Viacom, now control 45 percent of radio revenues nationally. Jenny
Toomey, the group's executive director, said a "radical deregulation"
of radio has resulted in "less competition, fewer viewpoints
and less diversity in programming."
While defending the radio deregulatory plan, Powell appears likely
to put the brakes on further radio concentration at Monday's meeting.
The new confrontation has created its share of strange bedfellows.
As expected, opponents include many Democrats and liberal-oriented
interest groups. But their ranks also include Republicans such as
Sen. Ted Stevens of Alaska and conservative groups such as the NRA
and the Parents Television Council.
Brent Bozell, president of the parents group, said the networks increasingly
have a lock on TV programming that many in the country find offensive.
"The concept of community programming is alien to the suits in
New York," he said.
The owners of all four big networks - ABC, CBS, NBC and Fox - are
lined up in favor of the eased restrictions. So are many of the largest
newspaper companies that also own broadcast properties - Gannett Co.,
Tribune Co., Hearst Corp., Media General Inc. and Belo Corp. The newspaper
industry's primary trade association, the Newspaper Association of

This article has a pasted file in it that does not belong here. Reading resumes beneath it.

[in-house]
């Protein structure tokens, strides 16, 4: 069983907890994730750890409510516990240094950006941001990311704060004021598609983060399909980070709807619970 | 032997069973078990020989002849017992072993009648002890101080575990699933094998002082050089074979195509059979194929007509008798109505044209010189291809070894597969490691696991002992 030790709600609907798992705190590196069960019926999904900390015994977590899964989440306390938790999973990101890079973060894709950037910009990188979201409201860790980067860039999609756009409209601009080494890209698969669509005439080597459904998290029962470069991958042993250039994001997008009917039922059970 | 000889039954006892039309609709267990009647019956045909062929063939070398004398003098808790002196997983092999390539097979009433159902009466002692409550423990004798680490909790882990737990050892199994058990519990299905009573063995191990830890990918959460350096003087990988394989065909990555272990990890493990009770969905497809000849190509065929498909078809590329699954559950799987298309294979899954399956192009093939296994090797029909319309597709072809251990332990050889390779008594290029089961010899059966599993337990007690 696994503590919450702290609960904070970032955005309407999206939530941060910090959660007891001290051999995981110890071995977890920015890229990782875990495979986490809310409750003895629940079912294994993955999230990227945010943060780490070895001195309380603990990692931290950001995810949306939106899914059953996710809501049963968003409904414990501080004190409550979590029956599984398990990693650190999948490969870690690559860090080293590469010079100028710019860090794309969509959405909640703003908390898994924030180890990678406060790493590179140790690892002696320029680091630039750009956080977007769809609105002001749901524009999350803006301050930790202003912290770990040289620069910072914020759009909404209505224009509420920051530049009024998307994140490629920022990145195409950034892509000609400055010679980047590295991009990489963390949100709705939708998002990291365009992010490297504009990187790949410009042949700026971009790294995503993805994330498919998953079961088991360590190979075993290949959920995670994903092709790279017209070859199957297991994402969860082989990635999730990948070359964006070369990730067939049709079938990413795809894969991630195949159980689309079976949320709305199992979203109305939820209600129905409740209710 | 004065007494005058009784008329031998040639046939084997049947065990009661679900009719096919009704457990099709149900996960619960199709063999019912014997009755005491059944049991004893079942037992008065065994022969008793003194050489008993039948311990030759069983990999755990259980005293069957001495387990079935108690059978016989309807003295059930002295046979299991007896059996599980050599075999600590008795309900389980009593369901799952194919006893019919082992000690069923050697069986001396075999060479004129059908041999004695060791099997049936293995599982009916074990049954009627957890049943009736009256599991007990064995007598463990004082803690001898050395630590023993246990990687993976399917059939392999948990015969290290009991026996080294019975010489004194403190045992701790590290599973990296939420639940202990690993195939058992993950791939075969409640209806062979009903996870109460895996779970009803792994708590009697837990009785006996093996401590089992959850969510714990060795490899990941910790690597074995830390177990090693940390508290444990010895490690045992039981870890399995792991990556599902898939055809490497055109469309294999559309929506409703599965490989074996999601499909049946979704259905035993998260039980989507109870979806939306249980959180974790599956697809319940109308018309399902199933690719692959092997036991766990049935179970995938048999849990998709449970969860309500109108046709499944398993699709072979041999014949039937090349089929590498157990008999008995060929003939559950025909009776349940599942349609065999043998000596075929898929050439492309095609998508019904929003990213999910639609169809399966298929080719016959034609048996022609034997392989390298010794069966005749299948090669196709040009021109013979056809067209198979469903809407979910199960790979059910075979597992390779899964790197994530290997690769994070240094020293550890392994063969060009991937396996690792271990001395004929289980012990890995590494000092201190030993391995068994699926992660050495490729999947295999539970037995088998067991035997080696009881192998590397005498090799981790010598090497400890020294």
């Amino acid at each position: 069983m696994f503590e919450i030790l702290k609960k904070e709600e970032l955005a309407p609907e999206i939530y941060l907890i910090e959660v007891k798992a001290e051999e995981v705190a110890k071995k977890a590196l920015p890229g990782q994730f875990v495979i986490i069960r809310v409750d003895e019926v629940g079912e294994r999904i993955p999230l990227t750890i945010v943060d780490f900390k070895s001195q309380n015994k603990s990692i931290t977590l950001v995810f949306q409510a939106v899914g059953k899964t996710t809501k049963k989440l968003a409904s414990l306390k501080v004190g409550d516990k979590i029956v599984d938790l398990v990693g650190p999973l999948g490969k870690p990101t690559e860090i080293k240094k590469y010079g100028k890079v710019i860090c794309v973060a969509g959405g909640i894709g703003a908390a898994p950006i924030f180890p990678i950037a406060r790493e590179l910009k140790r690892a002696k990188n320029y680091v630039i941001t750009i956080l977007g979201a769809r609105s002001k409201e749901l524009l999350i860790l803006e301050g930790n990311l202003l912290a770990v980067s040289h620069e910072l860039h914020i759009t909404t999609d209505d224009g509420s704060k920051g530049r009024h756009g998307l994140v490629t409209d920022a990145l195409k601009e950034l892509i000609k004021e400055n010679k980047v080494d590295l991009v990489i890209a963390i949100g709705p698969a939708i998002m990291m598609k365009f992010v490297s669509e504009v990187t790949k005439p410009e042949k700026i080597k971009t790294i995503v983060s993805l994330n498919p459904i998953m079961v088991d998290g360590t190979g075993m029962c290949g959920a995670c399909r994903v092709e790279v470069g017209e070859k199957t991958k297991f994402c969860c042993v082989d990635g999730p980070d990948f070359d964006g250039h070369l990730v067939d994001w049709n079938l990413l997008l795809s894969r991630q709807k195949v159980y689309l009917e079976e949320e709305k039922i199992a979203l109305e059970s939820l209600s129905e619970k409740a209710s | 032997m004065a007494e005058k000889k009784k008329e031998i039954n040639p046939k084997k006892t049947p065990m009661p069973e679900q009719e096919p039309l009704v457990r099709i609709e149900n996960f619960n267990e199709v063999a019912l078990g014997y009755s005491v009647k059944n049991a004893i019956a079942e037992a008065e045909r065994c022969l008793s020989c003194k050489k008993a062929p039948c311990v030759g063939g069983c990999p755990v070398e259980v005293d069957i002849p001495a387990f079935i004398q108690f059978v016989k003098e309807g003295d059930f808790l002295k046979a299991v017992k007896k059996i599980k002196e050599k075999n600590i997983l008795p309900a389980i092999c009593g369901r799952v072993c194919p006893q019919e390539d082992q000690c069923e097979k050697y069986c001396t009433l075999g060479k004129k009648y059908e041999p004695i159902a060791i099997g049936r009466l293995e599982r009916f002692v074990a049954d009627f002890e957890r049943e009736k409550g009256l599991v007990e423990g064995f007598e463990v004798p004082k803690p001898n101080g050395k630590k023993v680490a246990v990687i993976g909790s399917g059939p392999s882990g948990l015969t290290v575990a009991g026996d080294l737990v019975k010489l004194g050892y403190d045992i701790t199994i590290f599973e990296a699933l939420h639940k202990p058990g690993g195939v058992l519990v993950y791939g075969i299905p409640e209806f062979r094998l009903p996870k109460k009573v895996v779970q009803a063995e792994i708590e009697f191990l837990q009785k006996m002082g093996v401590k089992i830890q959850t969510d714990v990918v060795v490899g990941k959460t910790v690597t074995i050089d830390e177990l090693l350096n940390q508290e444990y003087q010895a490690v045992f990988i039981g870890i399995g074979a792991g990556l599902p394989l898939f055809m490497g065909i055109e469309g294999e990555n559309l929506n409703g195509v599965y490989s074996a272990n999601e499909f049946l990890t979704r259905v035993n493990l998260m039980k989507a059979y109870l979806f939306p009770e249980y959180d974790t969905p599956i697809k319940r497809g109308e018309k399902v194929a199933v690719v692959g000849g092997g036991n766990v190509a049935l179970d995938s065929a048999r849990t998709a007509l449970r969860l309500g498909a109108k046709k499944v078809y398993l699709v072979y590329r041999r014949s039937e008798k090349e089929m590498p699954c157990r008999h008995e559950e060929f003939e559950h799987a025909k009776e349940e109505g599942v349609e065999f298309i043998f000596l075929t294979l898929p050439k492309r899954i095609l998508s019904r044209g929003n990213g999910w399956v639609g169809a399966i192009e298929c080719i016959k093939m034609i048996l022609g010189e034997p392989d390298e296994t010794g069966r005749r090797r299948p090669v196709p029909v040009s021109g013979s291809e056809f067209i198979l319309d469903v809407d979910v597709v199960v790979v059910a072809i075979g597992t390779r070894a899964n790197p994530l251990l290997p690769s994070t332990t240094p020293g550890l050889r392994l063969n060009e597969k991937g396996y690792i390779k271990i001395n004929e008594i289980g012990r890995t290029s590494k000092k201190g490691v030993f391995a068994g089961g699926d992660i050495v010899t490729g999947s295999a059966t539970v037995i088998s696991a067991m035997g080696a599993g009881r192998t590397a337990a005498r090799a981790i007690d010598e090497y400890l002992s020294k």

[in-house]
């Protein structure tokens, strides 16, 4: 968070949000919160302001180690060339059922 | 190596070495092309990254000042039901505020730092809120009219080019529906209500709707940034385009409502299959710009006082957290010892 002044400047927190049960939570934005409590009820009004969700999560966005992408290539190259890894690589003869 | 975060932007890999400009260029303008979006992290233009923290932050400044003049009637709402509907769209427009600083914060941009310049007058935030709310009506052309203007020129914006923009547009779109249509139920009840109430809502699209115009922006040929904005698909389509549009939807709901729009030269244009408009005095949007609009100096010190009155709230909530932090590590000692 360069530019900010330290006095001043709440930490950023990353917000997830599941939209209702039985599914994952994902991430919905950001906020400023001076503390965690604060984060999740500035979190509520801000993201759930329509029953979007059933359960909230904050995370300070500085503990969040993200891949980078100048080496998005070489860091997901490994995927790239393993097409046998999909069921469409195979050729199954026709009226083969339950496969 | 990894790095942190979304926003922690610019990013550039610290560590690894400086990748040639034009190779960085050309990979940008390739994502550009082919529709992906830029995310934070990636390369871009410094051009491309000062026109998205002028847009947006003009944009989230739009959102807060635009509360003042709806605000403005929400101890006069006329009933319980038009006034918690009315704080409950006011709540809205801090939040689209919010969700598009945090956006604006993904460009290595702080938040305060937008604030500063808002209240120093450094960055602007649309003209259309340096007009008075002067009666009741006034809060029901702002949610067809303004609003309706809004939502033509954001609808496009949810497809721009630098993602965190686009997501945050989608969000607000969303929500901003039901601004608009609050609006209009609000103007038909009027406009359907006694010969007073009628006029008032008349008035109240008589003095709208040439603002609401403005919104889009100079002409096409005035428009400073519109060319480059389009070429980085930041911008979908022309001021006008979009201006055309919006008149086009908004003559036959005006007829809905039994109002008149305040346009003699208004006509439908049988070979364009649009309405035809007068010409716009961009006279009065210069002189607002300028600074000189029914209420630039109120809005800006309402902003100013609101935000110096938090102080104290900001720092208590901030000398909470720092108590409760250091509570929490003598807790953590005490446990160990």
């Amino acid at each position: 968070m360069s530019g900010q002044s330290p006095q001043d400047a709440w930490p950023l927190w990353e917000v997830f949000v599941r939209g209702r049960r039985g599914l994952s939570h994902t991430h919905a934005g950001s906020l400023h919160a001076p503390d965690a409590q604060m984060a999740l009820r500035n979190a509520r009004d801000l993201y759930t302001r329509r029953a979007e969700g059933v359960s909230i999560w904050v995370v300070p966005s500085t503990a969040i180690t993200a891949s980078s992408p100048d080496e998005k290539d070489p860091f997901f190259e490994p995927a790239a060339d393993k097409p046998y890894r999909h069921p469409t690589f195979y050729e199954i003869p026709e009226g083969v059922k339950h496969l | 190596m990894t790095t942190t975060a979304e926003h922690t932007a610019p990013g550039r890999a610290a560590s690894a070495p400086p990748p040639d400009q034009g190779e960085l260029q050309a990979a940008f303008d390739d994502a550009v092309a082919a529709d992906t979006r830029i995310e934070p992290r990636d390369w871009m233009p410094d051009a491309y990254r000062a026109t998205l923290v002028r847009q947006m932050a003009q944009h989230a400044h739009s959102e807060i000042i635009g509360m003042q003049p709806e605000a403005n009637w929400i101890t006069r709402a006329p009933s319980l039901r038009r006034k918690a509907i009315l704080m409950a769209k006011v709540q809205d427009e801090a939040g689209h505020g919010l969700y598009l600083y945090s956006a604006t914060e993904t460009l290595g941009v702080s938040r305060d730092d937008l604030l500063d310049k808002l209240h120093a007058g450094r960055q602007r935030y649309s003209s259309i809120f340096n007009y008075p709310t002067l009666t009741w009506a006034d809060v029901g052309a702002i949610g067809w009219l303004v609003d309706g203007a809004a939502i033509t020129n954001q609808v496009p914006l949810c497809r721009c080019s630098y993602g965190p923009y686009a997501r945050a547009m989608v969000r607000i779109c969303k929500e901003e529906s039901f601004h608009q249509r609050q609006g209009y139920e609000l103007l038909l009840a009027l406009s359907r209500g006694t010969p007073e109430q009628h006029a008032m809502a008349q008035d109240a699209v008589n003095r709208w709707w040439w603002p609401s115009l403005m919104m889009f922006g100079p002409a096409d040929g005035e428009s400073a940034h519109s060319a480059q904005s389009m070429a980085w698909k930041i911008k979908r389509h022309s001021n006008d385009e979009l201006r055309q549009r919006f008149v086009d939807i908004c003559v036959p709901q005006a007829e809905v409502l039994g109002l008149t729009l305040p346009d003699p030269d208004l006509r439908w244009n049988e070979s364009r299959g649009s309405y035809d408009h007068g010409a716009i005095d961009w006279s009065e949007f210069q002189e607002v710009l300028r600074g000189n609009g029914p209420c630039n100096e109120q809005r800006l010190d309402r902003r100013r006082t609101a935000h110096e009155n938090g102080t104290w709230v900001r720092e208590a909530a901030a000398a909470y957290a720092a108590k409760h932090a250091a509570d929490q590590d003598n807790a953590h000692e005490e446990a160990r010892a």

America, has been one of the key drivers for the cross-ownership rules
But not all media companies are on board.
Many local broadcast stations oppose the idea of allowing networks
to buy more affiliates, saying it would give too much programming
clout to the big networks. A few newspaper companies also oppose the
action - most notably The Seattle Times and its publisher, Frank Blethen,
who has been waging a fierce defense of family-owned newspaper companies.
The McClatchy Co., which owns The News Tribune and 10 other dailies
around the country, has taken no position on the proposal with the
FCC. But Gary Pruitt, the company's chairman and chief executive,
says McClatchy "won't be leading the charge to buy television
... in our newspaper markets."
Dale Kasler of The Sacramento Bee contributed to this report.